Conceptual Blockbusting and over one million other books are available for Amazon Kindle. Learn more
Qty:1
  • List Price: $16.95
  • Save: $1.70 (10%)
FREE Shipping on orders over $35.
Only 10 left in stock (more on the way).
Ships from and sold by Amazon.com.
Gift-wrap available.
Conceptual Blockbusting: ... has been added to your Cart
Condition: Used: Acceptable
Comment: Guaranteed Happiness! Acceptable: This book is in usable shape, has significant wear on the outside and/or highlighting and writing on the inside. Not a pretty book, but one that will get the job done.
Have one to sell? Sell on Amazon
Flip to back Flip to front
Listen Playing... Paused   You're listening to a sample of the Audible audio edition.
Learn more
See all 2 images

Conceptual Blockbusting: A Guide to Better Ideas Paperback – October 23, 2001


See all 15 formats and editions Hide other formats and editions
Amazon Price New from Used from
Kindle
"Please retry"
Paperback
"Please retry"
$15.25
$8.00 $4.00
Unknown Binding
"Please retry"

Simple Rules by Donald Sull
Simple Rules by Donald Sull
Check out the newest book by Donald Sull. Learn more | See related books
$15.25 FREE Shipping on orders over $35. Only 10 left in stock (more on the way). Ships from and sold by Amazon.com. Gift-wrap available.


Frequently Bought Together

Conceptual Blockbusting: A Guide to Better Ideas + Six Thinking Hats + Lateral Thinking: Creativity Step by Step (Perennial Library)
Price for all three: $36.63

Buy the selected items together
NO_CONTENT_IN_FEATURE

O's Little Book of Happiness
"O's Little Book of Happiness"
A collection of thoughtful and affecting writing on happiness-the first in a series of inspirational books from O. Magazine. Learn more | More in Self-Help

Product Details

  • Paperback: 224 pages
  • Publisher: Basic Books; Fourth Edition, Fourth Edition edition (October 2001)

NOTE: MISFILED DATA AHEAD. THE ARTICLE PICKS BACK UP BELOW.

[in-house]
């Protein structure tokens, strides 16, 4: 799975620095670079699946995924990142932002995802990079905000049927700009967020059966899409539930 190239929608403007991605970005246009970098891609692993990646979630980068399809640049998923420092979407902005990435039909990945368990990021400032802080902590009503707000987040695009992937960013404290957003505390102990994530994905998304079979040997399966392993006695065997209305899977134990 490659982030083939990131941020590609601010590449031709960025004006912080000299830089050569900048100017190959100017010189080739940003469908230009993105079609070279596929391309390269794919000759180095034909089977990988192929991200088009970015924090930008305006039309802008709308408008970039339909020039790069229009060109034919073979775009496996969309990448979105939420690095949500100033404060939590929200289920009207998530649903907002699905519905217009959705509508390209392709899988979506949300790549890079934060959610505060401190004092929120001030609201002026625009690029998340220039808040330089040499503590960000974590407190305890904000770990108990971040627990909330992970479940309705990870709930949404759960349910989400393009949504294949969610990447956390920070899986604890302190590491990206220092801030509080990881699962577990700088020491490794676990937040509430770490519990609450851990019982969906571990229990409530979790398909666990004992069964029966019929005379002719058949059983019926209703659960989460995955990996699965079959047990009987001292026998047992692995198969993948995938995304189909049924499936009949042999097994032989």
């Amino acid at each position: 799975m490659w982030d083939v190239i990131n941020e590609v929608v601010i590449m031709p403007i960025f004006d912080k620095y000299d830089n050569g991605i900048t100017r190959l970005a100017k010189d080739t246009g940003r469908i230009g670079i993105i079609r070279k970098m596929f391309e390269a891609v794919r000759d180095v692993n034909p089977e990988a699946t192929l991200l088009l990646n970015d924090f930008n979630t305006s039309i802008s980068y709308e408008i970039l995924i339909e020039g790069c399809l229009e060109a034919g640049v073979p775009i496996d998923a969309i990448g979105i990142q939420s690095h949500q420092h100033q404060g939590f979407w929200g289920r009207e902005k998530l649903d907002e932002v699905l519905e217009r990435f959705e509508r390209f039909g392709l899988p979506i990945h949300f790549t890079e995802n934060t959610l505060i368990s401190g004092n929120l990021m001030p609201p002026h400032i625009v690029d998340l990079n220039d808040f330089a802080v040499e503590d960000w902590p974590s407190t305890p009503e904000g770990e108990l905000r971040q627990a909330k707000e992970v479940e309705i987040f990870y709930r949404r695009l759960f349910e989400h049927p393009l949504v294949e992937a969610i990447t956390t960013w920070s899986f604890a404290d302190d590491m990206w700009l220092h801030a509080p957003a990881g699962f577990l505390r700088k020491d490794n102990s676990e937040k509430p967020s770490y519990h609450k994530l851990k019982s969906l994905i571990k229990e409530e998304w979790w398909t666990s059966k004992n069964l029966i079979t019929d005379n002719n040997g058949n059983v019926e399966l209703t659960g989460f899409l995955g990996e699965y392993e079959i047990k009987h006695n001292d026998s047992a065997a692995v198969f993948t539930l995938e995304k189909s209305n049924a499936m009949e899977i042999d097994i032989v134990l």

• Language: English
  • ISBN-10: 0738205370
  • ISBN-13: 978-0738205373
  • Product Dimensions: 0.8 x 5.8 x 9.2 inches
  • Shipping Weight: 12 ounces (View shipping rates and policies)
  • Average Customer Review: 3.9 out of 5 stars  See all reviews (34 customer reviews)
  • Amazon Best Sellers Rank: #54,854 in Books (See Top 100 in Books)

Editorial Reviews

About the Author

James L. Adams is professor emeritus at Stanford University, where he has chaired several programs, taught courses on design and creativity, and participated in many executive programs. Trained as an engineer and artist, he has conducted corporate workshops around the world. He lives on the Stanford campus.

Customer Reviews

3.9 out of 5 stars

Most Helpful Customer Reviews

31 of 32 people found the following review helpful By S. Thomas on March 16, 2007
Format: Paperback Verified Purchase
My dad gave me a copy of this book for Christmas in 1978 when I was a junior in college. I enjoyed reading it then, and I've read it numerous times since. I can say now with some length of perspective that in my opinion it's a definitive classic on this topic and I'd say it is probably the most influential single book in my engineering career. It's enabled me to think of things of that no one else does, and more often than not it's because of ideas I picked up here. The solutions are enduring too. The nine-dot problem, the ping-pong ball in the tube, the spacecraft panels opening without a damper are examples I think back to when faced with technical challenges that have no apparent easy answer.

I cringe inside when people want and push for systematic and methodical ways to solve problems. It's almost a religon to some that the pretense of an imagined rigor akin to mathematical proof will always lead them to "correct" answers. It's not that those methods are wrong but they're quite incomplete and tend to only reinforce the mental blocks you already have.

If you want to unconfine your thinking and leverage the power of both halves of your brain, then put this book in your cart, buy it, and read it.
Comment Was this review helpful to you? Yes No Sending feedback...
Thank you for your feedback. If this review is inappropriate, please let us know.
Sorry, we failed to record your vote. Please try again
44 of 48 people found the following review helpful By Robert Alan Black on February 7, 2000
Format: Paperback
James Adams' classic book, Conceptual Blockbusting, is a definite read for people who want to expand and deepen their true creative thinking skills. Since reading it many years ago I have re-read it often, then referenced it and recommended it to others in general, workshop participants plus students. Managers will benefit greatly by reading and re-reading this book to discover how they are squelching, killing or sideswiping creative thinking in the people they are responsible for managing. All others can benefit by becoming more aware of the well-structured approach he has used to depict the many varied forms of creative blocks Adams discovered during his many years of teaching. No this is not a book for those who already think they are as creative as they can be, nor is any other book actually.